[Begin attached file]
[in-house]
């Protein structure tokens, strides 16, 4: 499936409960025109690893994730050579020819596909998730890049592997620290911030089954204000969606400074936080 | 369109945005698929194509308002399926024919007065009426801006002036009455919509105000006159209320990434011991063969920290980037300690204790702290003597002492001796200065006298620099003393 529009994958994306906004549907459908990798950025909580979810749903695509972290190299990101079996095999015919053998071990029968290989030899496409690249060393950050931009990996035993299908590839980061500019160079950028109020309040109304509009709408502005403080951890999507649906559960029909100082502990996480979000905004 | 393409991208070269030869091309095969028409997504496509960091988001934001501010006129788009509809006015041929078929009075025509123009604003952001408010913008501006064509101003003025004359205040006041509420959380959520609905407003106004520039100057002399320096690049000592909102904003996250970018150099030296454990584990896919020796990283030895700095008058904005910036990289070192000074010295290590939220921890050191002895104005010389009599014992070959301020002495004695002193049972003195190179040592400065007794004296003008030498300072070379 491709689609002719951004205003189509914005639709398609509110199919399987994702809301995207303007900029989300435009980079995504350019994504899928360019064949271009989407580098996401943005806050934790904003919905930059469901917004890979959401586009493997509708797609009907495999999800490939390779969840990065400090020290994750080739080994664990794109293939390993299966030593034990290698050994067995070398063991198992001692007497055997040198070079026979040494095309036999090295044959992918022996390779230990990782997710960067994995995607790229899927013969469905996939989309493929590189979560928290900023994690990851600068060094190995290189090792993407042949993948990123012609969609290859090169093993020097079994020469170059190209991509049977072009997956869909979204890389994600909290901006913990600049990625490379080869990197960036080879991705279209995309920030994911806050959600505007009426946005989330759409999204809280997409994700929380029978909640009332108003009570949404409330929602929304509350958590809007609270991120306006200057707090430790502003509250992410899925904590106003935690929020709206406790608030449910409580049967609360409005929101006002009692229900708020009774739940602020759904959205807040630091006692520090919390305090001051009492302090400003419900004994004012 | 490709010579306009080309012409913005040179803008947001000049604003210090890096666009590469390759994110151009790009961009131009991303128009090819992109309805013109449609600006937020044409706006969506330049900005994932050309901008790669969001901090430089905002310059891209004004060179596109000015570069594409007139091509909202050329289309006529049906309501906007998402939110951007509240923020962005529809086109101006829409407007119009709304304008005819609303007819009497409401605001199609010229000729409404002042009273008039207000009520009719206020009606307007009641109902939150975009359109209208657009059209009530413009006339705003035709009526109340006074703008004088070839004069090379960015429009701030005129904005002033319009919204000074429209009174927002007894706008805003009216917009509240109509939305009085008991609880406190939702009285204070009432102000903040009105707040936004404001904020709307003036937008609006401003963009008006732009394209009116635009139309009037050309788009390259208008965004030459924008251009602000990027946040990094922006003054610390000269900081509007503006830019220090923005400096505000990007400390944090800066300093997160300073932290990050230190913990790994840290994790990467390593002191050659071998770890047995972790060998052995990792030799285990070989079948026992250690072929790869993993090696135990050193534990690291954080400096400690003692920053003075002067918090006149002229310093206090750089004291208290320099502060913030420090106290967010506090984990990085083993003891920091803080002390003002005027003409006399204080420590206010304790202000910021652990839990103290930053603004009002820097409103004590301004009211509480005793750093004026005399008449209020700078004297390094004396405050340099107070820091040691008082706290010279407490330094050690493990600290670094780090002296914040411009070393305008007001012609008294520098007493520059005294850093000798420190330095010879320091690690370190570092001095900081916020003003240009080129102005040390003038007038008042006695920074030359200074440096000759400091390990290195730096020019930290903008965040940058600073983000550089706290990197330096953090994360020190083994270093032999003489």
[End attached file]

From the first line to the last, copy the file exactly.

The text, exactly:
[in-house]
């Protein structure tokens, strides 16, 4: 499936409960025109690893994730050579020819596909998730890049592997620290911030089954204000969606400074936080 | 369109945005698929194509308002399926024919007065009426801006002036009455919509105000006159209320990434011991063969920290980037300690204790702290003597002492001796200065006298620099003393 529009994958994306906004549907459908990798950025909580979810749903695509972290190299990101079996095999015919053998071990029968290989030899496409690249060393950050931009990996035993299908590839980061500019160079950028109020309040109304509009709408502005403080951890999507649906559960029909100082502990996480979000905004 | 393409991208070269030869091309095969028409997504496509960091988001934001501010006129788009509809006015041929078929009075025509123009604003952001408010913008501006064509101003003025004359205040006041509420959380959520609905407003106004520039100057002399320096690049000592909102904003996250970018150099030296454990584990896919020796990283030895700095008058904005910036990289070192000074010295290590939220921890050191002895104005010389009599014992070959301020002495004695002193049972003195190179040592400065007794004296003008030498300072070379 491709689609002719951004205003189509914005639709398609509110199919399987994702809301995207303007900029989300435009980079995504350019994504899928360019064949271009989407580098996401943005806050934790904003919905930059469901917004890979959401586009493997509708797609009907495999999800490939390779969840990065400090020290994750080739080994664990794109293939390993299966030593034990290698050994067995070398063991198992001692007497055997040198070079026979040494095309036999090295044959992918022996390779230990990782997710960067994995995607790229899927013969469905996939989309493929590189979560928290900023994690990851600068060094190995290189090792993407042949993948990123012609969609290859090169093993020097079994020469170059190209991509049977072009997956869909979204890389994600909290901006913990600049990625490379080869990197960036080879991705279209995309920030994911806050959600505007009426946005989330759409999204809280997409994700929380029978909640009332108003009570949404409330929602929304509350958590809007609270991120306006200057707090430790502003509250992410899925904590106003935690929020709206406790608030449910409580049967609360409005929101006002009692229900708020009774739940602020759904959205807040630091006692520090919390305090001051009492302090400003419900004994004012 | 490709010579306009080309012409913005040179803008947001000049604003210090890096666009590469390759994110151009790009961009131009991303128009090819992109309805013109449609600006937020044409706006969506330049900005994932050309901008790669969001901090430089905002310059891209004004060179596109000015570069594409007139091509909202050329289309006529049906309501906007998402939110951007509240923020962005529809086109101006829409407007119009709304304008005819609303007819009497409401605001199609010229000729409404002042009273008039207000009520009719206020009606307007009641109902939150975009359109209208657009059209009530413009006339705003035709009526109340006074703008004088070839004069090379960015429009701030005129904005002033319009919204000074429209009174927002007894706008805003009216917009509240109509939305009085008991609880406190939702009285204070009432102000903040009105707040936004404001904020709307003036937008609006401003963009008006732009394209009116635009139309009037050309788009390259208008965004030459924008251009602000990027946040990094922006003054610390000269900081509007503006830019220090923005400096505000990007400390944090800066300093997160300073932290990050230190913990790994840290994790990467390593002191050659071998770890047995972790060998052995990792030799285990070989079948026992250690072929790869993993090696135990050193534990690291954080400096400690003692920053003075002067918090006149002229310093206090750089004291208290320099502060913030420090106290967010506090984990990085083993003891920091803080002390003002005027003409006399204080420590206010304790202000910021652990839990103290930053603004009002820097409103004590301004009211509480005793750093004026005399008449209020700078004297390094004396405050340099107070820091040691008082706290010279407490330094050690493990600290670094780090002296914040411009070393305008007001012609008294520098007493520059005294850093000798420190330095010879320091690690370190570092001095900081916020003003240009080129102005040390003038007038008042006695920074030359200074440096000759400091390990290195730096020019930290903008965040940058600073983000550089706290990197330096953090994360020190083994270093032999003489």